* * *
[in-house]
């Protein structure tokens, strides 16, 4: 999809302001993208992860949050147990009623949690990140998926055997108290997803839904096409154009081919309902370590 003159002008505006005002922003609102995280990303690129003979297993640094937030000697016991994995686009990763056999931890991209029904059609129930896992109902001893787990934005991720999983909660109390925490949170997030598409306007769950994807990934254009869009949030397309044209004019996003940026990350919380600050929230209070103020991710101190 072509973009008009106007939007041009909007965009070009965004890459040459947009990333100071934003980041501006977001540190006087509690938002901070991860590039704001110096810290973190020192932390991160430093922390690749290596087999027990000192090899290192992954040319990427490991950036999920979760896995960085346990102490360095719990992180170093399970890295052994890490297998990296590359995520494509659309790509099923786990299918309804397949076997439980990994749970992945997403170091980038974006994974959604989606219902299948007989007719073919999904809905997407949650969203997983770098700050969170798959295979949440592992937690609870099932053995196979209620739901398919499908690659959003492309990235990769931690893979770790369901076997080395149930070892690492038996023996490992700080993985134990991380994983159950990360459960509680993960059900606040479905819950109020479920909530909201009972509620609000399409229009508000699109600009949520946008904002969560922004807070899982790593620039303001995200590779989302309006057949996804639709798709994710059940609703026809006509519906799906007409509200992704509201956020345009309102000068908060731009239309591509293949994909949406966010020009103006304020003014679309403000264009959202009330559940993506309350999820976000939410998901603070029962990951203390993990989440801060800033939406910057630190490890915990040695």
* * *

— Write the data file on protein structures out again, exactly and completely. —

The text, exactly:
[in-house]
């Protein structure tokens, strides 16, 4: 999809302001993208992860949050147990009623949690990140998926055997108290997803839904096409154009081919309902370590 003159002008505006005002922003609102995280990303690129003979297993640094937030000697016991994995686009990763056999931890991209029904059609129930896992109902001893787990934005991720999983909660109390925490949170997030598409306007769950994807990934254009869009949030397309044209004019996003940026990350919380600050929230209070103020991710101190 072509973009008009106007939007041009909007965009070009965004890459040459947009990333100071934003980041501006977001540190006087509690938002901070991860590039704001110096810290973190020192932390991160430093922390690749290596087999027990000192090899290192992954040319990427490991950036999920979760896995960085346990102490360095719990992180170093399970890295052994890490297998990296590359995520494509659309790509099923786990299918309804397949076997439980990994749970992945997403170091980038974006994974959604989606219902299948007989007719073919999904809905997407949650969203997983770098700050969170798959295979949440592992937690609870099932053995196979209620739901398919499908690659959003492309990235990769931690893979770790369901076997080395149930070892690492038996023996490992700080993985134990991380994983159950990360459960509680993960059900606040479905819950109020479920909530909201009972509620609000399409229009508000699109600009949520946008904002969560922004807070899982790593620039303001995200590779989302309006057949996804639709798709994710059940609703026809006509519906799906007409509200992704509201956020345009309102000068908060731009239309591509293949994909949406966010020009103006304020003014679309403000264009959202009330559940993506309350999820976000939410998901603070029962990951203390993990989440801060800033939406910057630190490890915990040695």